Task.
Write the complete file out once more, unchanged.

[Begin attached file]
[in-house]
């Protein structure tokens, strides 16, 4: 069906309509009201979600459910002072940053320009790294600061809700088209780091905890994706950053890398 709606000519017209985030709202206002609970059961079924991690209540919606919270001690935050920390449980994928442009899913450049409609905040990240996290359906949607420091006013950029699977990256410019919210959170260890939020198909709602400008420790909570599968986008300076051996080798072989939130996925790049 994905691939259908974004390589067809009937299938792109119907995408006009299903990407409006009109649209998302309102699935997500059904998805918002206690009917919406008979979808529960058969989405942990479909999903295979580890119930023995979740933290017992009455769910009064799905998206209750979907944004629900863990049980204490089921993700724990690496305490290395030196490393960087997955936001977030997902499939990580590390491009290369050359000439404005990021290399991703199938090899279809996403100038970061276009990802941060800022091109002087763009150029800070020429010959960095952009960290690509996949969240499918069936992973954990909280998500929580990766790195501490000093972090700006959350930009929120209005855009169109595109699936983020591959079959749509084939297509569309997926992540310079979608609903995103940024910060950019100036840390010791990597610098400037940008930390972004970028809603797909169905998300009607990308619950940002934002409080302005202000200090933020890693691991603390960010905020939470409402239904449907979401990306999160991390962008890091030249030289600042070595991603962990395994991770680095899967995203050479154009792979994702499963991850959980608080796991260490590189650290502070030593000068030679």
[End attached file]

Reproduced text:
[in-house]
């Protein structure tokens, strides 16, 4: 069906309509009201979600459910002072940053320009790294600061809700088209780091905890994706950053890398 709606000519017209985030709202206002609970059961079924991690209540919606919270001690935050920390449980994928442009899913450049409609905040990240996290359906949607420091006013950029699977990256410019919210959170260890939020198909709602400008420790909570599968986008300076051996080798072989939130996925790049 994905691939259908974004390589067809009937299938792109119907995408006009299903990407409006009109649209998302309102699935997500059904998805918002206690009917919406008979979808529960058969989405942990479909999903295979580890119930023995979740933290017992009455769910009064799905998206209750979907944004629900863990049980204490089921993700724990690496305490290395030196490393960087997955936001977030997902499939990580590390491009290369050359000439404005990021290399991703199938090899279809996403100038970061276009990802941060800022091109002087763009150029800070020429010959960095952009960290690509996949969240499918069936992973954990909280998500929580990766790195501490000093972090700006959350930009929120209005855009169109595109699936983020591959079959749509084939297509569309997926992540310079979608609903995103940024910060950019100036840390010791990597610098400037940008930390972004970028809603797909169905998300009607990308619950940002934002409080302005202000200090933020890693691991603390960010905020939470409402239904449907979401990306999160991390962008890091030249030289600042070595991603962990395994991770680095899967995203050479154009792979994702499963991850959980608080796991260490590189650290502070030593000068030679």